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The Interesting Narrative of the Life of Olaudah Equiano, written in 1789, is the autobiography of Olaudah Equiano.


Plot introduction

The book discusses his time spent in slavery, serving primarily on galleys, documents his attempts at becoming an independent man through his study of the Bible, and his eventual success in gaining his own freedom and in business thereafter.

Main themes

  • The African slave's voyage from Africa to America. [1]
  • The slave's journey from orality to literacy. [1]

Chapter 2 Summary

Equiano begins the chapter by explaining how he and his sister were kidnapped. The pair are forced to travel with their captors for a time, when one day the two children are separated. Equiano becomes the slave-companion to the children of a wealthy chieftain. He stays there for about a month, when he runs away after accidentally killing one of his master's chickens. Equiano hides in the shrubbery and woods surrounding his master's village, but after several days without food, steals away into his master's kitchen to eat. Exhausted, Equiano falls asleep in the kitchen and is discovered by another slave who takes Equiano to the master. The master is forgiving and insists that Equiano not be harmed. Soon after, Equiano is sold to a group of travelers. One day, his sister appears with her master at the house and they share a joyous reunion. However, soon afterward she and her company departs, and Equiano never sees his sister again. Equiano is eventually sold to a wealthy widow and her young son. Equiano lives almost as an equal among them and is very happy until he is again taken away and forced to travel with "heathens" until they reach the seacoast. Equiano is forced onto a slave ship and spends the next several weeks on the ship under terrible conditions. At last they reach the island of Barbados where Equiano and all the other slaves are separated and sold.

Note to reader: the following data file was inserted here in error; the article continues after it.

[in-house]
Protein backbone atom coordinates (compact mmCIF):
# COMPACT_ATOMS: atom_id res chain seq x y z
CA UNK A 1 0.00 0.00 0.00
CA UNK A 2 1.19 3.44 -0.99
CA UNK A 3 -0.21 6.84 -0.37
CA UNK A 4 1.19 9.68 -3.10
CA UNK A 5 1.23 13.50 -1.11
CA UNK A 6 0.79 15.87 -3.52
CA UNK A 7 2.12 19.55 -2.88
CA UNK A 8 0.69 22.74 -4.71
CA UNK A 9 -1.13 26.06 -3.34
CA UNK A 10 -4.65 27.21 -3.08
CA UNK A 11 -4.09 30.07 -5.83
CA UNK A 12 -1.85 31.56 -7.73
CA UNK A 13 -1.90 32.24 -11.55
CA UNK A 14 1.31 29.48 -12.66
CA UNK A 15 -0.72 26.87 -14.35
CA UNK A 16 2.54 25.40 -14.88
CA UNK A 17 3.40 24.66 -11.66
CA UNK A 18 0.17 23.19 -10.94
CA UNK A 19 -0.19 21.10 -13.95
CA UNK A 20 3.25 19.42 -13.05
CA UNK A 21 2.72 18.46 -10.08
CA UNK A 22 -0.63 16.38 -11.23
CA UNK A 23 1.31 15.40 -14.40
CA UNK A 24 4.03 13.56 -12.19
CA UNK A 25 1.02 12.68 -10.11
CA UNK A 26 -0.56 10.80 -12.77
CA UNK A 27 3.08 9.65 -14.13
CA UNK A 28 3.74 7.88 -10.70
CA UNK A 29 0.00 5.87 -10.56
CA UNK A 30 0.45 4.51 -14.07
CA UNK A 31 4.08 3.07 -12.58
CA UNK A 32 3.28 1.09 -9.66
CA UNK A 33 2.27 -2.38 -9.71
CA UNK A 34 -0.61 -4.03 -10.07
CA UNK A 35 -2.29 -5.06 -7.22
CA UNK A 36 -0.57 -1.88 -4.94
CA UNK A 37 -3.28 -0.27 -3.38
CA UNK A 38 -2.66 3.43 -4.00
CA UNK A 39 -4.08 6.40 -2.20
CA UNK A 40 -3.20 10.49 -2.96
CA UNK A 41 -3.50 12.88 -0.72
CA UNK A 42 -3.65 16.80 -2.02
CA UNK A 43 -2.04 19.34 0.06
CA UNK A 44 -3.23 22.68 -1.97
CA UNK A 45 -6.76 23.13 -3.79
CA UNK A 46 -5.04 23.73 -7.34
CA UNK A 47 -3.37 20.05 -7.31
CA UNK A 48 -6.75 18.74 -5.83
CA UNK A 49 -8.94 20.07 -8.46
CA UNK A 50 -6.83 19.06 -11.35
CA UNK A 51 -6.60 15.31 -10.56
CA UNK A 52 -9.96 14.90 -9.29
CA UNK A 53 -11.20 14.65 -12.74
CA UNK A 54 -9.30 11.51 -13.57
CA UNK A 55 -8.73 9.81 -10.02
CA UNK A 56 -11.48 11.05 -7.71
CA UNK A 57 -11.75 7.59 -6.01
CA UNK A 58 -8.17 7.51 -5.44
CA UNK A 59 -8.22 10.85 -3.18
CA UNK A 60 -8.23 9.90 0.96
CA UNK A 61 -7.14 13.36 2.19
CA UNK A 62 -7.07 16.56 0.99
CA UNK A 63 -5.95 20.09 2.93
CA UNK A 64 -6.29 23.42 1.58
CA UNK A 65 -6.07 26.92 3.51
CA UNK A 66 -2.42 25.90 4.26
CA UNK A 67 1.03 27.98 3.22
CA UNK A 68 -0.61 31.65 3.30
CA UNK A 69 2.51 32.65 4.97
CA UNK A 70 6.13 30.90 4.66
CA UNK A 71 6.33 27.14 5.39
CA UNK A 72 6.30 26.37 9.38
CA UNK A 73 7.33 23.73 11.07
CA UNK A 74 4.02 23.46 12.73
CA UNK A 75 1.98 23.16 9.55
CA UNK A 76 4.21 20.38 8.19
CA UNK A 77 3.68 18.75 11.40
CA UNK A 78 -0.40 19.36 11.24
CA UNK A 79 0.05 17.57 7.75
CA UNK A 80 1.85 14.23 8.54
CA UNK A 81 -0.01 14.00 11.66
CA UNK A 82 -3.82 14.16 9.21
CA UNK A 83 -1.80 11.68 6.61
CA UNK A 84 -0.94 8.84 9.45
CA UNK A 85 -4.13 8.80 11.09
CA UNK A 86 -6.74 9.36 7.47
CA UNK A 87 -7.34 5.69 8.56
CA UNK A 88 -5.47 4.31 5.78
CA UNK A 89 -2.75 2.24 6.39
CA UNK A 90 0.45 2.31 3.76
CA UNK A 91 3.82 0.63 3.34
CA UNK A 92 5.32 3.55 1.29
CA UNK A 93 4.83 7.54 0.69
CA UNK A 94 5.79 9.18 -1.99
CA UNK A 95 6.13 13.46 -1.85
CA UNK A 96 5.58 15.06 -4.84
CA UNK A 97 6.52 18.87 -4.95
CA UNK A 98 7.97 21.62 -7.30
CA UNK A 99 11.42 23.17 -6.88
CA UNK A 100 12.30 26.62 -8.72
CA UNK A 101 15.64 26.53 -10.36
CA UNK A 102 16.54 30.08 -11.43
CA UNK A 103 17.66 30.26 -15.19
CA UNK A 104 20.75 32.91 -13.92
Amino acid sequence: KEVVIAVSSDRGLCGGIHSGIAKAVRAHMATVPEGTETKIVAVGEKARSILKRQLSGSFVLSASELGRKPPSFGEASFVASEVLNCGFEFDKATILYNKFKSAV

The book contains an interesting discussion of slavery in West Africa and illustrates how the experience differs from the dehumanising slavery of the Americas. The Interesting Narrative of the Life of Olaudah Equiano is also one of the first widely read slave narratives. It was generally reviewed favorably. It was used as a model for subsequent slave narratives. [1]

The book comprises two chiasmatic narrative voices: the protagonist's naivity, and the experienced narrator guiding the reader through the tale. [1]

The critic S. E. Ogude argues that the book is littered with borrowing, both from other contemporary African writers such as Ukawsaw Gronniosaw, and from Daniel Defoe. Ogude claims that "in many respects Equiano ... is as ignorant of the African continent as Defoe's Captain Singleton and Robinson Crusoe" and that "both Defoe and Equiano build their image of Africa on hearsay, pseudo-history and pure fiction".[2]


  1. ^ a b c d The Signifying Monkey, by Henry Louis Gates, Jr, Oxford University Press, hardcover, pages 153-157
  2. ^ Ogude, S. E. (1984), "Olaudah Equiano and the Tradition of Defoe", African Literature Today (Heinemann Educational Books) 14: 77–92, ISBN 0-435-91644-0  

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